We’ve heard it a hundred times, my daughter and I; “you look so much alike!” People will point at one face, then to the other, and back again as if waving a magic wand and conjuring a clone. When alone, we hear – respectively – “You must be Lisa’s daughter.” “You’re Lydia’s mom, aren’t you?”
Lydia and I, ironically, can’t see what others see. It doesn’t matter if we stand together in front of a mirror or look at photos – we can’t see it. It’s as if we’re living an optical illusion.
The Woodson Art Museum galleries are filled with optical tricks, visual riddles, and puzzles masterfully created by photographic illustrator Walter Wick – The New York Times bestselling author adored by fans of the I SPY series created in partnership with Jean Marzollo. Toys, doodads, and gizmos are obscured or hidden in photographic illustrations; the reader is invited – through imaginative rhymes – to find lists of objects. The books are informed by Wick’s fascination with creating optical illusions through mirror reflections, lighting tricks, and meticulous attention to detail.
Squeals of delight and discovery can be heard in the galleries. If you watch visitors as they follow prompts and clues found in gallery labels and books, you will see much pointing – à la the aforementioned magic wand – as tricks are revealed. There is something contagious about solving a puzzle; in sharing the solution and desiring another challenge.
Wick images, however, contain far more than seek-and-find challenges. Locating listed objects is just the first layer. Astute viewers also will stumble upon “impossible” shadows and reflections cast from outside the frame. Lewis Carroll enthusiasts will delight in the references and sequencing woven into O Frabjous Mirrors. Find the gladiator in Alphabet Maze; he’s perched atop the wooden block emblazoned with a lion. A cursory glance might give the impression that Wick randomly assembled and placed objects. Yet I find myself describing Wick’s attention to detail as “acutely intentional.”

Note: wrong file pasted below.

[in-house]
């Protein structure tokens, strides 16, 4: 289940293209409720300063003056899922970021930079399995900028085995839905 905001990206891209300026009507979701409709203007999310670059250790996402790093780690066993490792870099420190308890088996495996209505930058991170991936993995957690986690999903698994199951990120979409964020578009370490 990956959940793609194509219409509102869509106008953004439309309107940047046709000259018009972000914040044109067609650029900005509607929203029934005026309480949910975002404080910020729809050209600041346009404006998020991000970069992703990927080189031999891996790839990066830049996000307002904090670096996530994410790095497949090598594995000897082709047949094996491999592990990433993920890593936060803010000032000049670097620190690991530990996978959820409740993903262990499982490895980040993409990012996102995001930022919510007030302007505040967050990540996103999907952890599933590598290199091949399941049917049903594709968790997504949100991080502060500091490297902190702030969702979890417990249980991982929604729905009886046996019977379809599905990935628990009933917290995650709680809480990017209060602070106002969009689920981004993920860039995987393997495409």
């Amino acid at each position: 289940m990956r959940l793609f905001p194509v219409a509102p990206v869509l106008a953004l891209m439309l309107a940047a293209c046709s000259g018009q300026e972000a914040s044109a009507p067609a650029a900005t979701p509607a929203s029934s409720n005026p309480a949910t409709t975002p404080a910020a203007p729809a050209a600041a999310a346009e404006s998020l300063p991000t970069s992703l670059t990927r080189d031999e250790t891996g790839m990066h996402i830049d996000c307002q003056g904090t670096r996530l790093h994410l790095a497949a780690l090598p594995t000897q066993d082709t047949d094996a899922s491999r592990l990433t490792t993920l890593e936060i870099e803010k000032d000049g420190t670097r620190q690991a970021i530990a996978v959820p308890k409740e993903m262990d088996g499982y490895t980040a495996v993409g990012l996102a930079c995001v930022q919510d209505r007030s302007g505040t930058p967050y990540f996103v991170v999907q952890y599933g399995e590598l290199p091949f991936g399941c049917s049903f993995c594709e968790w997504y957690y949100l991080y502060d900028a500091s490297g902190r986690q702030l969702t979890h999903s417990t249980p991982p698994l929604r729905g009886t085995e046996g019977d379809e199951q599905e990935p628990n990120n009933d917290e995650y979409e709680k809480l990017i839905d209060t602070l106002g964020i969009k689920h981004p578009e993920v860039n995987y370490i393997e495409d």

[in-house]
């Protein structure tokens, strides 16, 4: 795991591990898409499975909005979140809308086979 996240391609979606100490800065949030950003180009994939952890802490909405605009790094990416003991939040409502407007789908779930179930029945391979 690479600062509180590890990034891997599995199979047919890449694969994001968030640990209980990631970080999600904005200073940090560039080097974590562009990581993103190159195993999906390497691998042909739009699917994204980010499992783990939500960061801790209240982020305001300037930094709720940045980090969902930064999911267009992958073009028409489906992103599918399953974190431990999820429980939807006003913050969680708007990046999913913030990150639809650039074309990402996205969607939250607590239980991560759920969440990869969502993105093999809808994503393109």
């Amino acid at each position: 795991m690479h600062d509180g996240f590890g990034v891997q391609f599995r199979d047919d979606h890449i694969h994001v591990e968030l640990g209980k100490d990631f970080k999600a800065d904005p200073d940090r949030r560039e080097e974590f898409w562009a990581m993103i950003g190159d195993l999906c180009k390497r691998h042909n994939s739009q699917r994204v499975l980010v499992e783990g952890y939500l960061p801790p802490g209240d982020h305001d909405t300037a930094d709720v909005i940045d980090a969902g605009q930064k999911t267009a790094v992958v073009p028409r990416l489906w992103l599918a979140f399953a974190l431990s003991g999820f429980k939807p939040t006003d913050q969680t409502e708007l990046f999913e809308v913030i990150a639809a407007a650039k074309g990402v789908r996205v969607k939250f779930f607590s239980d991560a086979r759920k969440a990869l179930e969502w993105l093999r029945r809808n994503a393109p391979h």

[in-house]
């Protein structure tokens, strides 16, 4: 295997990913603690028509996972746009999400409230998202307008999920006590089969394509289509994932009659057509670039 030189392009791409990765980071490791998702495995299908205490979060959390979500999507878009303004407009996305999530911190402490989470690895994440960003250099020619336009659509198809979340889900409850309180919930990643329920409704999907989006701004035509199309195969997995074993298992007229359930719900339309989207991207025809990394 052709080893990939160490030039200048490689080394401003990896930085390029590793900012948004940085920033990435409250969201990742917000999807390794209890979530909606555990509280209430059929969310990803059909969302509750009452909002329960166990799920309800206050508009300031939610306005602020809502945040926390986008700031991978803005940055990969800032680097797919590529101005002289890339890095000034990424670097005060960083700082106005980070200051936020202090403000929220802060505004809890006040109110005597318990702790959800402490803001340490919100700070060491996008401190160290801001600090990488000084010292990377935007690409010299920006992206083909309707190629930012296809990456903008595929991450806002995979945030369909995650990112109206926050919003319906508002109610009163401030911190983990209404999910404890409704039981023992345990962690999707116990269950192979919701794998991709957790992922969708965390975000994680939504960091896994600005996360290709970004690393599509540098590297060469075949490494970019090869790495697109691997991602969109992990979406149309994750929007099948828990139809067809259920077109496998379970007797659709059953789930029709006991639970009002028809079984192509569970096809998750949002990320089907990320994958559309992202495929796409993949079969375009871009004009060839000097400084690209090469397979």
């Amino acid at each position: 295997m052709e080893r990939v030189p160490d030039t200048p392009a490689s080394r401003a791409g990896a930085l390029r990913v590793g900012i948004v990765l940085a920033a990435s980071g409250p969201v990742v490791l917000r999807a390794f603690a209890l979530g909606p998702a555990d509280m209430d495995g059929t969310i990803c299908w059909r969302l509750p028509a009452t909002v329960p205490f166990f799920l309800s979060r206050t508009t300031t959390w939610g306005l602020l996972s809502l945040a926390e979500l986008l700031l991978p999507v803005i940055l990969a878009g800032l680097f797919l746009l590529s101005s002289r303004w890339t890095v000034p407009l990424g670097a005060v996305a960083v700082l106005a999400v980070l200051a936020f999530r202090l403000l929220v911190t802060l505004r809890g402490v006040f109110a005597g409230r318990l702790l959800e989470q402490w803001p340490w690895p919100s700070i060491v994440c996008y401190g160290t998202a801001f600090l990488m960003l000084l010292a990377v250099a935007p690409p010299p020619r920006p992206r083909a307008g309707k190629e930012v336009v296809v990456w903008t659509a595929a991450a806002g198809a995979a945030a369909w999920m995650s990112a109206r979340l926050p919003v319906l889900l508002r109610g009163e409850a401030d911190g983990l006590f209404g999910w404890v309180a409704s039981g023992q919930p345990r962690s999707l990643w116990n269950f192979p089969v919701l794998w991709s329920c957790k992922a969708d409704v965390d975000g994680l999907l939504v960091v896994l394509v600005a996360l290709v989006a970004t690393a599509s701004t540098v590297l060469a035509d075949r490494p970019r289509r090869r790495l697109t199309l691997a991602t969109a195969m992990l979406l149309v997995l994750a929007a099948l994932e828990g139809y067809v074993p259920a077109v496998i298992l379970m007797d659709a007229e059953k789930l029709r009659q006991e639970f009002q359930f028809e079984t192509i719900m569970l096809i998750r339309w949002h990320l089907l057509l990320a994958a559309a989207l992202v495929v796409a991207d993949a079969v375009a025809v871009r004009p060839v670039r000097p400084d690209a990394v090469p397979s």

The Can You See What I See? series – photographed and written by Wick – reveals more of his imaginative genius. Fairy-tale scenes are enhanced with references to Italian masters Raphael, Rembrandt, Caravaggio, and Carpaccio. Can You See What I See? Out of This World is a lovely statement about floor games and gender roles. Similarly, the intricacies of Treasure Ship must be viewed to share and appreciate the sentiment, “Can you see what I see?”
In January, my daughter attended her first formal dance. I took the requisite dozens of photos. I tend to have unreliable vision, so I chalked up the unease I felt – glancing at the digital image on my phone – to poor vision. Then the printed photos arrived. Again, I had the strangest mix of pride and disbelief wash over me as I struggled with the images on the paper. Clearly, it wasn’t a digital trick or pixelation. I could see “me” in my daughter, now a young adult.
Visit the always free Woodson Art Museum and see if you can see what I see. Bring a neighbor, friend, or family member . . . look-alikes are welcome, too.